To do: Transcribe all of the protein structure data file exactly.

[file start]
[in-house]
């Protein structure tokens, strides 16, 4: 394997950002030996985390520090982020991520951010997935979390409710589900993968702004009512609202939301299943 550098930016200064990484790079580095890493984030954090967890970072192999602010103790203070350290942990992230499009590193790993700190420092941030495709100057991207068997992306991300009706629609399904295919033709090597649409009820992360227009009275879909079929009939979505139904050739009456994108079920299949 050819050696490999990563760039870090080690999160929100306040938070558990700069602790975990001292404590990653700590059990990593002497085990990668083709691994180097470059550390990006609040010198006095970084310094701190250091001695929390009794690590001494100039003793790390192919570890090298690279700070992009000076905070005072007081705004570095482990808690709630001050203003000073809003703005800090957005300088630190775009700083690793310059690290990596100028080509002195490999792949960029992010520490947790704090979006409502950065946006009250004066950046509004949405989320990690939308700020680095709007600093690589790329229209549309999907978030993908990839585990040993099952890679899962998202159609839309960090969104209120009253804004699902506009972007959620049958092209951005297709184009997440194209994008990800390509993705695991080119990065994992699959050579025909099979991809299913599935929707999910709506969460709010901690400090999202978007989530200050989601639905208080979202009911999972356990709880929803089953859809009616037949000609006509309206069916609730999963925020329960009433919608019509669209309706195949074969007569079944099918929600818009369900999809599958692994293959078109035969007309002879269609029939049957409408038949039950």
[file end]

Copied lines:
[in-house]
């Protein structure tokens, strides 16, 4: 394997950002030996985390520090982020991520951010997935979390409710589900993968702004009512609202939301299943 550098930016200064990484790079580095890493984030954090967890970072192999602010103790203070350290942990992230499009590193790993700190420092941030495709100057991207068997992306991300009706629609399904295919033709090597649409009820992360227009009275879909079929009939979505139904050739009456994108079920299949 050819050696490999990563760039870090080690999160929100306040938070558990700069602790975990001292404590990653700590059990990593002497085990990668083709691994180097470059550390990006609040010198006095970084310094701190250091001695929390009794690590001494100039003793790390192919570890090298690279700070992009000076905070005072007081705004570095482990808690709630001050203003000073809003703005800090957005300088630190775009700083690793310059690290990596100028080509002195490999792949960029992010520490947790704090979006409502950065946006009250004066950046509004949405989320990690939308700020680095709007600093690589790329229209549309999907978030993908990839585990040993099952890679899962998202159609839309960090969104209120009253804004699902506009972007959620049958092209951005297709184009997440194209994008990800390509993705695991080119990065994992699959050579025909099979991809299913599935929707999910709506969460709010901690400090999202978007989530200050989601639905208080979202009911999972356990709880929803089953859809009616037949000609006509309206069916609730999963925020329960009433919608019509669209309706195949074969007569079944099918929600818009369900999809599958692994293959078109035969007309002879269609029939049957409408038949039950």